The calculations above for the average velocity are the same as the calculations for the slope between the two data points given by the height function. Technically, this is known as computing the slope of the secant line between two points on a curve. Geometrically, as the points on the curve get closer together, then the secant line approaches the tangent line. The tangent line represents the best linear approximation to the curve near a given point. Its slope is the derivative of the function at that point. Below is a graph showing how a sequence of secant lines gets closer to the tangent line to a curve.

Example: Consider the function

y = x2.

We would like to find the equation of the tangent line at the point (1,1) on the graph. A secant line is found by taking two points on the curve and finding the equation of the line through those points. The animated gif below shows a sequence of secant lines that converge to the tangent line by taking the two points closer and closer together. The animated gif starts with the secant line through the points (1,1) and (2,4). This line has a slope of m = 3, and its equation is y = 3x - 2.

Next consider the pair of points on the curve y = x2, (1,1) and (1.5, 2.25). This line has a slope of m = 2.5, and its equation is y = 2.5x - 1.5. If we examine the secant line through the points (1,1) and (1.1, 1.21), then this line has a slope of m = 2.1, and its equation is y = 2.1x - 1.1.




Suppose we take the x value x = 1+ h for some small h. The corresponding y value y = (1+ h)2 = 1 + 2h + h2. The slope of the secant line through this point and the point (1,1) is

and the formula for this secant line is

y = (2 + h)x - (1 + h).

As h gets very small, the secant line gets very close to the tangent line. Its not hard to see that the tangent line for y = x2 at (1,1) is

y = 2x - 1.

The slope of the tangent line, m = 2, is the value of the derivative of y = x2 at x = 1.

There is a Worked Examples section to provide the reader with more examples.

Applet for Interpreting the Derivative as the Slope of the Tangent Line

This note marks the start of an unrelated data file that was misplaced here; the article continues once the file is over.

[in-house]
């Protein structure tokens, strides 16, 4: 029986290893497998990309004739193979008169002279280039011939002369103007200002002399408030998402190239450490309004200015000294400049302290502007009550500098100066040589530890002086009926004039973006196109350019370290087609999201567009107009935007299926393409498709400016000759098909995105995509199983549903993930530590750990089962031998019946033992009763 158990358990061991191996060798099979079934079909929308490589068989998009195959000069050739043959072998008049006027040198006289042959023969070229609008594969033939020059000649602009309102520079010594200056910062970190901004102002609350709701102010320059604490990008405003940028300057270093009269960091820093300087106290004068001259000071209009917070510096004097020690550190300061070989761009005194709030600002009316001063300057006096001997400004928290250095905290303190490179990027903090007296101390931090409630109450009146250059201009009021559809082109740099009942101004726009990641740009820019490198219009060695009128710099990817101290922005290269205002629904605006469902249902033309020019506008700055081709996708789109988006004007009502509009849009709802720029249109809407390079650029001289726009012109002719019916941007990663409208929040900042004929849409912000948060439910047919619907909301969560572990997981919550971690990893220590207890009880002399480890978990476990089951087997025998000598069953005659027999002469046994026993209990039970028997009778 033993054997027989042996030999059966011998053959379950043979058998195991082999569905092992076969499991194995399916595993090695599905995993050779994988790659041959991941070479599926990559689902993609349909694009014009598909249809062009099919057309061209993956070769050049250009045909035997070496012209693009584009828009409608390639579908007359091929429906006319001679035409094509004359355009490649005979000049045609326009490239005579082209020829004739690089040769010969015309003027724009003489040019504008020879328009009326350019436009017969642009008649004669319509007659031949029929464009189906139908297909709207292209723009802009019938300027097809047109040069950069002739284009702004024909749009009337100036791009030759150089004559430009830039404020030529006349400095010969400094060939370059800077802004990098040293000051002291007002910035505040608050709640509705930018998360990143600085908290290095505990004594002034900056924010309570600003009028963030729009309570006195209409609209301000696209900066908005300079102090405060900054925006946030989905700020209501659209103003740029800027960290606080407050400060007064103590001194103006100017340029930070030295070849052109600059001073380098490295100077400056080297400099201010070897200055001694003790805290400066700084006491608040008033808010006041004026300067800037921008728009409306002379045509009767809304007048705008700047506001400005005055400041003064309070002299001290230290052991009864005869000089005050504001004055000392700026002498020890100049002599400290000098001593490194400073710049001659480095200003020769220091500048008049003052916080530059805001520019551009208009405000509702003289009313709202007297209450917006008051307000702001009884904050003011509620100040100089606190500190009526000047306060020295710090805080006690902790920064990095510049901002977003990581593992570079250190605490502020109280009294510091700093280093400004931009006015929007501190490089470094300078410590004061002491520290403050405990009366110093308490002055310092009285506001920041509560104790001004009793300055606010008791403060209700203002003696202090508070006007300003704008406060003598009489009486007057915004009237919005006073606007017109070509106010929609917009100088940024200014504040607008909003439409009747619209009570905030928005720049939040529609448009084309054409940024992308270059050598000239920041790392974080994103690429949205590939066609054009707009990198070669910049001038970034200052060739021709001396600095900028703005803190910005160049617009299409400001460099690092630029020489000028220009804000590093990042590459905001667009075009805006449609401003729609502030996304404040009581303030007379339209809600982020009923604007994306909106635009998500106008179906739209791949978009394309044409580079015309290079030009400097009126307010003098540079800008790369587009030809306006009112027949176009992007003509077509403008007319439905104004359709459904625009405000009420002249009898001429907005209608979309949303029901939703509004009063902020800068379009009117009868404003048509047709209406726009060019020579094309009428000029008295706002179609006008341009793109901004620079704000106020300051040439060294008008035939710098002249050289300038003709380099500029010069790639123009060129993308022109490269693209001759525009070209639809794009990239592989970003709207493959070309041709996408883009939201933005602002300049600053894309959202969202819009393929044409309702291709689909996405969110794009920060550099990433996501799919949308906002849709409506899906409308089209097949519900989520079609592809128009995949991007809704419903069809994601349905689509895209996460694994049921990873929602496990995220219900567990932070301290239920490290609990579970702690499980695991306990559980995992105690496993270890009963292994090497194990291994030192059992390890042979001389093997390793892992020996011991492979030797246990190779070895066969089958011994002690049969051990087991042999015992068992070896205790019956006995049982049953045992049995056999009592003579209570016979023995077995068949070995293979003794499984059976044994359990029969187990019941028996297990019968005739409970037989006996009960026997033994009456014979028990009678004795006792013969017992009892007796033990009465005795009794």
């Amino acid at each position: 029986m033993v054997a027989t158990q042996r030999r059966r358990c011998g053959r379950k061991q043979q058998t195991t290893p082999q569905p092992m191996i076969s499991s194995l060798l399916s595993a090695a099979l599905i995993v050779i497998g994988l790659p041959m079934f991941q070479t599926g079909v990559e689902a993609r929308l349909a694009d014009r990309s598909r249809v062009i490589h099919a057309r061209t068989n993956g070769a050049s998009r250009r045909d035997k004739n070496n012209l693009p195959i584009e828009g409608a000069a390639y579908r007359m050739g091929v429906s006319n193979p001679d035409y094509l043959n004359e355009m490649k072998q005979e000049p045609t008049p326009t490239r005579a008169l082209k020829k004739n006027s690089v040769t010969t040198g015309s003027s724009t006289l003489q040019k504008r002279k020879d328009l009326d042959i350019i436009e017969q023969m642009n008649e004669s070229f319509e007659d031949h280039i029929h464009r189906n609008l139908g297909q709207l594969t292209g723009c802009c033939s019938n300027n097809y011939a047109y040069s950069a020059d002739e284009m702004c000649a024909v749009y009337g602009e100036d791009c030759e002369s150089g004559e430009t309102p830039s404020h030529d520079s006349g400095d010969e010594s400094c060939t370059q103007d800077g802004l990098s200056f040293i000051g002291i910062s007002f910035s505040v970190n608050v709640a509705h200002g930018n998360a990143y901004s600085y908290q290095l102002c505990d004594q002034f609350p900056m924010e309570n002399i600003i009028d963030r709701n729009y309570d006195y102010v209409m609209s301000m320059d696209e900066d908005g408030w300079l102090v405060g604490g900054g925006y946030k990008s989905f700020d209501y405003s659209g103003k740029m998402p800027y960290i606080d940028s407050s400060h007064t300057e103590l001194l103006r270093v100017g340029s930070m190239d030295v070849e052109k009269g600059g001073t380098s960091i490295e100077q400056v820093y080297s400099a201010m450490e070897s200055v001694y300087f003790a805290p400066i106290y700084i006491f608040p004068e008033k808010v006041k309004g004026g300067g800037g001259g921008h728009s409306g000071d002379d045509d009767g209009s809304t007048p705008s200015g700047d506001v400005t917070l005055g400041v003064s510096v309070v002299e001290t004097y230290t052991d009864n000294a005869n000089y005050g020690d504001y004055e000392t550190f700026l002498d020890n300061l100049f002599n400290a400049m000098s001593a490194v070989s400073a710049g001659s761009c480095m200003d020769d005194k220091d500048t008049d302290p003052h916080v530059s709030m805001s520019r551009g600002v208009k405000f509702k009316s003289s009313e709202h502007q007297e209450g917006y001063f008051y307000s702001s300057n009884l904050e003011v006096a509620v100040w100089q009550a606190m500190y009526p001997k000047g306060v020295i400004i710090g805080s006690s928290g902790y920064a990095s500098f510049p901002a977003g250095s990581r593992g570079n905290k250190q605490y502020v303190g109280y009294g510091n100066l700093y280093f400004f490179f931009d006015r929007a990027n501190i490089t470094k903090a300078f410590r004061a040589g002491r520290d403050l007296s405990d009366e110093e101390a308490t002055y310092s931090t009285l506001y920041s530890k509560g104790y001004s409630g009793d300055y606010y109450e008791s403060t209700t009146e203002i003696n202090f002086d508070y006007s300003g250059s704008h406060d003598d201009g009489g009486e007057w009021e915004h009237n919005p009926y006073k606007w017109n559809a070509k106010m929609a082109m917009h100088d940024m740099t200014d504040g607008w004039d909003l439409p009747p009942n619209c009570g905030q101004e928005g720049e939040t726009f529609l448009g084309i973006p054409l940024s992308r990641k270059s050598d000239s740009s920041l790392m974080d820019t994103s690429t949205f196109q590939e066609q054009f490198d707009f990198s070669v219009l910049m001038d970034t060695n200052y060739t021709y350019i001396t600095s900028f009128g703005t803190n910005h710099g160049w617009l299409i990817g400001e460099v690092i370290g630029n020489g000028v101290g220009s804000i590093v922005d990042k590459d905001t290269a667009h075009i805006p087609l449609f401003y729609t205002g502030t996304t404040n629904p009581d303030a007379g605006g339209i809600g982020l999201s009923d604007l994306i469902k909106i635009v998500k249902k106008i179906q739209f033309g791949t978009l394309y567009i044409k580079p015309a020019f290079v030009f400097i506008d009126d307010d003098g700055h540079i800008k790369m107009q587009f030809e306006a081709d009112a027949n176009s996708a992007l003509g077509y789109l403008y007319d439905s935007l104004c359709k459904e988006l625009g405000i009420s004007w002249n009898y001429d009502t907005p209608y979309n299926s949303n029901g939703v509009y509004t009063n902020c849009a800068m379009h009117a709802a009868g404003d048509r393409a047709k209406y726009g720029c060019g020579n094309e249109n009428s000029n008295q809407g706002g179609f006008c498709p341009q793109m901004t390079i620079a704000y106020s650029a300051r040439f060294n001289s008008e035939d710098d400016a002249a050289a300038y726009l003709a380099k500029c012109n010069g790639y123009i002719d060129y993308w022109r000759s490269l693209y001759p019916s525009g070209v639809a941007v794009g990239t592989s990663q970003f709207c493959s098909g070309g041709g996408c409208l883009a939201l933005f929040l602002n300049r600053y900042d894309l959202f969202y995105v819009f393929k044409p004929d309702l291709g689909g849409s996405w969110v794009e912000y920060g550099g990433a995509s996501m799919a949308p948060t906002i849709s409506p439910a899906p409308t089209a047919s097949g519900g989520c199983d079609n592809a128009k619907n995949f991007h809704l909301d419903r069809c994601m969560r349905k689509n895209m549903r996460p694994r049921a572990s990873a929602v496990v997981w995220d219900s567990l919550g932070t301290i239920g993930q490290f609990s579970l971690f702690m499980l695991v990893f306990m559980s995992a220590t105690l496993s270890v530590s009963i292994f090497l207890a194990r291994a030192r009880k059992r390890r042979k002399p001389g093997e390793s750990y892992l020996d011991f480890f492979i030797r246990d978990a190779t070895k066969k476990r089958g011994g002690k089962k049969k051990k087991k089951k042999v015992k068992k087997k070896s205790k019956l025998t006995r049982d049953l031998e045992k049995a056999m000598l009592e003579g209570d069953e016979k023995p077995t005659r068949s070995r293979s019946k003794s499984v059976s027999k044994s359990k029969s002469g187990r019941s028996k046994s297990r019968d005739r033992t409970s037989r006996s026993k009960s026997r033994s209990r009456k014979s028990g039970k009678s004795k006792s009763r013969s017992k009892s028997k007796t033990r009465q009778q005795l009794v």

The sections above showed how the tangent line can be found by taking a sequence of secant lines with the x values getting closer and closer together. These calculations are clearly very tedious, yet the geometric view of the tangent line is very easy to visualize. We have seen applications that relate the derivative to growth rate and velocity, and these turned out to simply be the slope of the tangent line. Below we provide an applet to allow you to further explore the geometric implications of the derivative by visualizing a cubic function on the left and a graph of its derivative on the right. As noted above, the derivative is simply the slope of the tangent line for a given function. As you move the pointer on the function on the left, you can see the value of the derivative on the right. Click on the figure on the left and a point with the tangent line will appear on the graph. The value of the slope of the tangent line appears in the graph on the right.

source for slope3c
Alternate link

There are several points of particular interest in the graph above. The graph on the left is a cubic function, while the graph of its derivative is a quadratic. Observe what happens as you approach a maximum (or minimum) for the cubic function. The value of the derivative goes to zero and the sign of the derivative function changes. This will be one of the more significant applications of the derivative.

Velocity of the Cat

 From our example above, we had that if a cat falls from a branch that is 16 feet high, then the height of the cat satisfies the equation

h(t) = 16 - 16t2.

We easily saw that the cat hits the ground ofter only one second of falling. To find the velocity of the cat, we need to determine its the slope of the tangent line for h(t) near t = 1.

Suppose the we could monitor the height for a small increment of time after t = 1, say t = 1 + t. The slope of the secant line between the heights at t = 1 and t = 1 + t is given by

As seen above, the velocity at t = 1 is the slope of the tangent line, which is found by letting t go to zero. Thus, the velocity of the cat at t = 1 is

v(1) = -32 ft/sec (or about 21.8 mph).



[1] Jared M. Diamond (1988), Why cats have nine lives, Nature 332, pp 586-7.